Botox, or botulinum toxin type A, is commonly known as a wrinkle treatment, but recently the U.S. Food and Drug Administration (FDA) also approved it for the treatment of severe underarm sweating, a debilitating condition called primary axillary hyperhidrosis.
"Hyperhidrosis as a chronic condition that negatively impacts people's quality of life and their ability to participate in normal work and social activities," says Los Angeles plastic surgeon Peter Fodor, MD, president of the 2200-member American Society for Aesthetic Plastic Surgery (ASAPS). "As a result of the FDA's approval of Botox as a treatment for this condition, many people who have previously elected not to undergo surgical treatment for excessive armpit sweating (hyperhidorsis) or have even been too embarrassed to discuss it with a physician may now feel more comfortable about seeking help."
According to a recent article in ASAPS' peer-reviewed publication, Aesthetic Surgery Journal (ASJ) , hyperhidrosis can be characterized by excessive sweating of the forehead, underarms, palms, or soles of the feet. The condition is believed to affect at least one percent of the population.
There are two types of hyperhidrosis: primary and secondary. Nervous system dysfunction is the suspected cause of primary hyperhidrosis. Since the condition tends to run in families, it may be genetically based. Secondary hyperhidrosis can be caused by medications, medical conditions, drug use or menopause, and treatment often may be less effective than with primary hyperhidrosis.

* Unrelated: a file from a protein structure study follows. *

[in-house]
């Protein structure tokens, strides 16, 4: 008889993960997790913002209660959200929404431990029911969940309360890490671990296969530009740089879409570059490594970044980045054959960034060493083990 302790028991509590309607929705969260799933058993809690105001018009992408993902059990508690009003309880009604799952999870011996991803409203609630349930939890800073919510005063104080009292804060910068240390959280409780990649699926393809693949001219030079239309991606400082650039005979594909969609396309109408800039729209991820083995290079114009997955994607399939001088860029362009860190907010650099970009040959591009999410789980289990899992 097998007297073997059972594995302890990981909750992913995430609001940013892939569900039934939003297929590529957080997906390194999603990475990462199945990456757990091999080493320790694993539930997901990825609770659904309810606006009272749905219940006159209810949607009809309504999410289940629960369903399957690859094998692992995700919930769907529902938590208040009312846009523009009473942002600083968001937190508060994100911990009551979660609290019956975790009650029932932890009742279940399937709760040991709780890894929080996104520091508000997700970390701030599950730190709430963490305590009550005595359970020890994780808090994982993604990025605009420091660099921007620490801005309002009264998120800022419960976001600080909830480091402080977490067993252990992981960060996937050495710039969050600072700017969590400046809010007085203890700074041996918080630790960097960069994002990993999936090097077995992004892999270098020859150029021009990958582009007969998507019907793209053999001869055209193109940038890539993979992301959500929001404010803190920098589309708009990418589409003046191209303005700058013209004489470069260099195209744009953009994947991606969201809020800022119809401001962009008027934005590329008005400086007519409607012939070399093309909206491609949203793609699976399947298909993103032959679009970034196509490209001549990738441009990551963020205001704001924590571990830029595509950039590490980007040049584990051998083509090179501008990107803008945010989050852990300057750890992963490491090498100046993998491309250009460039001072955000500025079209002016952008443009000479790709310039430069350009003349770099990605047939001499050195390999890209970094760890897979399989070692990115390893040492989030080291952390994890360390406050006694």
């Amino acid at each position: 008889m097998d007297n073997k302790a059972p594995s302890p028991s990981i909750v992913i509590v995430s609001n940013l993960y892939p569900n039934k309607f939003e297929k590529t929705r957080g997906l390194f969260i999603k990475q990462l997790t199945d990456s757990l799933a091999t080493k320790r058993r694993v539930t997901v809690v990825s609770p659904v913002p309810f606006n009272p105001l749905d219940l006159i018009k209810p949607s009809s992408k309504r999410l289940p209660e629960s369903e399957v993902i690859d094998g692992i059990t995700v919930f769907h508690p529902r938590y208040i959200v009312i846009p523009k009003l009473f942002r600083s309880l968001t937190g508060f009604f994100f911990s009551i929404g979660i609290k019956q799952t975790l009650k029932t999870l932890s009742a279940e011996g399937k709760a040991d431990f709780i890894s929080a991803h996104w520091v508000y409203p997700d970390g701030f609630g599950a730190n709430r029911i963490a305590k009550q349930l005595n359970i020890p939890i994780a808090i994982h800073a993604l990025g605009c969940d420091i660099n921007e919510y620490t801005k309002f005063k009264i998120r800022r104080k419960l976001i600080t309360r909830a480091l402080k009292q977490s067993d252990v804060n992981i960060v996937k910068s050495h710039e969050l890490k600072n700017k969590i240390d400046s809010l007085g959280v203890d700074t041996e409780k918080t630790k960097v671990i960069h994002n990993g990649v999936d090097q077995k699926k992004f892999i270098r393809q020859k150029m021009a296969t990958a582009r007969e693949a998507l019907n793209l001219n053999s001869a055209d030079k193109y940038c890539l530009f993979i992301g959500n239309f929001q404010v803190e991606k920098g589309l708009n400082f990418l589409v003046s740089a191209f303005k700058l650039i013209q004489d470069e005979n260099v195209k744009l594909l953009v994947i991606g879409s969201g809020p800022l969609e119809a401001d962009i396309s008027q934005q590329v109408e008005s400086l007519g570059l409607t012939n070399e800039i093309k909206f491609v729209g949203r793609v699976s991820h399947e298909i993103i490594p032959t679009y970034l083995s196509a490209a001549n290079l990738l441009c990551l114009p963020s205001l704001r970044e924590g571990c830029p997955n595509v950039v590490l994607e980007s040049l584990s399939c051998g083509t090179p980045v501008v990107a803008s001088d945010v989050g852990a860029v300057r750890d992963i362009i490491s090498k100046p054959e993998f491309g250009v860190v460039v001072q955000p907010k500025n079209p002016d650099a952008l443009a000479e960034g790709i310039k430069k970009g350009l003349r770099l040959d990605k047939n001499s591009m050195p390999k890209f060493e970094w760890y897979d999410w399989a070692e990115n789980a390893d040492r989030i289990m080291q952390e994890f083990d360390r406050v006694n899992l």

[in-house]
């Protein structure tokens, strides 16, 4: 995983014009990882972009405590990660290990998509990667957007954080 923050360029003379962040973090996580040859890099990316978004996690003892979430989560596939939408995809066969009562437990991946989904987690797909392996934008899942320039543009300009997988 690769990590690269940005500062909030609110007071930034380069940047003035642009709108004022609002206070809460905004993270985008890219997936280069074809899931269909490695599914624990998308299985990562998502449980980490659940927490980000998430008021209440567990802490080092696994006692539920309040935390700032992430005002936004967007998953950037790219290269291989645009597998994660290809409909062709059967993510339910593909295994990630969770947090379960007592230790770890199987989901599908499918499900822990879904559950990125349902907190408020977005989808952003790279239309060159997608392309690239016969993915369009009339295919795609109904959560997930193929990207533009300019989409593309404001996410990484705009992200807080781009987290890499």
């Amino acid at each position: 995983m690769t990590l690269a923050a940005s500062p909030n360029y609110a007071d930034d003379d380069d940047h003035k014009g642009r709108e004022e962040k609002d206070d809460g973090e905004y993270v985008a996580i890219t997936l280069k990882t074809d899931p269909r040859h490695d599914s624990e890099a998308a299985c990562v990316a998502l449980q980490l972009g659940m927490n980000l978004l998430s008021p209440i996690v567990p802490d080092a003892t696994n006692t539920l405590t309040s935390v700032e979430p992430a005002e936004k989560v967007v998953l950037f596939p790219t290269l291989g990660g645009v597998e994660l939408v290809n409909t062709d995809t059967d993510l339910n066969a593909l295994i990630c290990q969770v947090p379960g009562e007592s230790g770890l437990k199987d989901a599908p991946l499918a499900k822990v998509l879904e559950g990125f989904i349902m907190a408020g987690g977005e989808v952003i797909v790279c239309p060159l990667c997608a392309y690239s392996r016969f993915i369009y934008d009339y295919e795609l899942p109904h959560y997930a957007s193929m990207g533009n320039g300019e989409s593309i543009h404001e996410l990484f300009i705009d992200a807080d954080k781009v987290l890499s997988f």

The FDA has approved Botox for cases of primary axillary hyperhidrosis in which results of treatment with topical agents, such as metal salts, have proved inadequate. In these difficult cases, Botox has been shown to be effective. "Botulinum toxin works by actually inhibiting sweat gland stimulation," says New York plastic surgeon and ASAPS member Alan Matarasso, MD, co-author of the ASJ article. "Use of Botox for hyperhidrosis has resulted in uniformly good results, few complications and high patient satisfaction."
The effectiveness of Botox in reducing excessive sweating is well documented. Patients participating in studies of Botox therapy for hyperhidrosis have been reported to show rapid improvement in their condition, with dramatic reduction of sweating. Results last from four to 22 months, with an average of around six months. Reported side effects are uncommon but can range from bruising and itching to temporary muscle soreness and gastrointestinal discomfort. "When using Botox to treat hyperhidrosis, the injection technique is important, as is the doctor's knowledge of anatomy in the areas to be treated," says Dr. Matarasso. "Board-certified plastic surgeons have the knowledge and experience to effectively perform these procedures."
Relatively large amounts of Botox may be needed, and the cost can be as high as $1200 per treatment. However, many patients suffering from this chronic disease feel that the benefits of effective treatment far outweigh the costs.
"Unless you or someone you know has severe hyperhidrosis, it is very difficult to imagine how devastating a problem it can be," says Dr. Fodor. "Fortunately, plastic surgeons now have an excellent, non-surgical, minimally invasive FDA-approved treatment that can help our patients lead normal lives."